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      The neurobiology of stress: from serendipity to clinical relevance11Published on the World Wide Web on 22 November 2000.

      Brain Research

      Elsevier BV

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          More hippocampal neurons in adult mice living in an enriched environment.

          Neurogenesis occurs in the dentate gyrus of the hippocampus throughout the life of a rodent, but the function of these new neurons and the mechanisms that regulate their birth are unknown. Here we show that significantly more new neurons exist in the dentate gyrus of mice exposed to an enriched environment compared with littermates housed in standard cages. We also show, using unbiased stereology, that the enriched mice have a larger hippocampal granule cell layer and 15 per cent more granule cell neurons in the dentate gyrus.
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            Memory--a century of consolidation.

            The memory consolidation hypothesis proposed 100 years ago by Müller and Pilzecker continues to guide memory research. The hypothesis that new memories consolidate slowly over time has stimulated studies revealing the hormonal and neural influences regulating memory consolidation, as well as molecular and cellular mechanisms. This review examines the progress made over the century in understanding the time-dependent processes that create our lasting memories.
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              Stress and hippocampal plasticity.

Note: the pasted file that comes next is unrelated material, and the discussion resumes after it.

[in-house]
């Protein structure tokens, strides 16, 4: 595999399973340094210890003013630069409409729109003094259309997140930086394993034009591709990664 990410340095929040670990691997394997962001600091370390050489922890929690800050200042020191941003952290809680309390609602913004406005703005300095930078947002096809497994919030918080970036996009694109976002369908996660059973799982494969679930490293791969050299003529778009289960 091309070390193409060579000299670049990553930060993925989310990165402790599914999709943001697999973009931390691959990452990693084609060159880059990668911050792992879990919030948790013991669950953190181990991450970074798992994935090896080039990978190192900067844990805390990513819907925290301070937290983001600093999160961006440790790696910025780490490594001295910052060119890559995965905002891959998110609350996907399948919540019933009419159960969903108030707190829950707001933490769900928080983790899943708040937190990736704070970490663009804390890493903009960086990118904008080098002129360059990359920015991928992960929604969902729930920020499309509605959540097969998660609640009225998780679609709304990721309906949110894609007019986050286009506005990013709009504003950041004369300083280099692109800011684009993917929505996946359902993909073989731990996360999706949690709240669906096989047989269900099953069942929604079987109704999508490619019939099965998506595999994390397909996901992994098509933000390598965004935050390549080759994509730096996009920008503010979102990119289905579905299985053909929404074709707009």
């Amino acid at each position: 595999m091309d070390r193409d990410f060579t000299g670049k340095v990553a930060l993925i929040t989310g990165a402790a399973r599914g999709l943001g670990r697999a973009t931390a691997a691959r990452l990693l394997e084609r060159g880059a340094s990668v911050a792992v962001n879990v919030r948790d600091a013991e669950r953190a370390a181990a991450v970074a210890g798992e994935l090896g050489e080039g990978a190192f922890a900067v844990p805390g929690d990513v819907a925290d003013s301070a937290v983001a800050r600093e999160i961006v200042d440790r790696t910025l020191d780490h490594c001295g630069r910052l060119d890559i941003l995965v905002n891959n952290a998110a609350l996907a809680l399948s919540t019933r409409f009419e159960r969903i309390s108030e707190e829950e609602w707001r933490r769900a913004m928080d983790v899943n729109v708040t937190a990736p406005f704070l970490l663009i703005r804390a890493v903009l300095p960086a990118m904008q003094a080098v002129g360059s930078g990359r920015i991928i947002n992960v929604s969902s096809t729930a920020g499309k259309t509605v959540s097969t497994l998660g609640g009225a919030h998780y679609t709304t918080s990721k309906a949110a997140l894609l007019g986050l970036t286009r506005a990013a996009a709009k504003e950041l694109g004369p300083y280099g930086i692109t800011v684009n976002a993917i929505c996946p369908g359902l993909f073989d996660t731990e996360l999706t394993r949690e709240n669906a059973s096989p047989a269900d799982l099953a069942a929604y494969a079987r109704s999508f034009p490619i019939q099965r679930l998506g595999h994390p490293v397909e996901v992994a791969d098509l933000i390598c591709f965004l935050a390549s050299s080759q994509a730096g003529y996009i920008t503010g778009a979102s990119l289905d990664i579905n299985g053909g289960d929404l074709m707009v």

B McEwen (1998)
              The hippocampus is a target of stress hormones, and it is an especially plastic and vulnerable region of the brain. It also responds to gonadal, thyroid, and adrenal hormones, which modulate changes in synapse formation and dendritic structure and regulate dentate gyrus volume during development and in adult life. Two forms of structural plasticity are affected by stress: Repeated stress causes atrophy of dendrites in the CA3 region, and both acute and chronic stress suppresses neurogenesis of dentate gyrus granule neurons. Besides glucocorticoids, excitatory amino acids and N-methyl-D-aspartate (NMDA) receptors are involved in these two forms of plasticity as well as in neuronal death that is caused in pyramidal neurons by seizures and by ischemia. The two forms of hippocampal structural plasticity are relevant to the human hippocampus, which undergoes a selective atrophy in a number of disorders, accompanied by deficits in declarative episodic, spatial, and contextual memory performance. It is important, from a therapeutic standpoint, to distinguish between a permanent loss of cells and a reversible atrophy.
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                Author and article information

                Journal
                Brain Research
                Brain Research
                Elsevier BV
                00068993
                December 2000
                December 2000
                : 886
                : 1-2
                : 172-189
                Article
                10.1016/S0006-8993(00)02950-4
                © 2000

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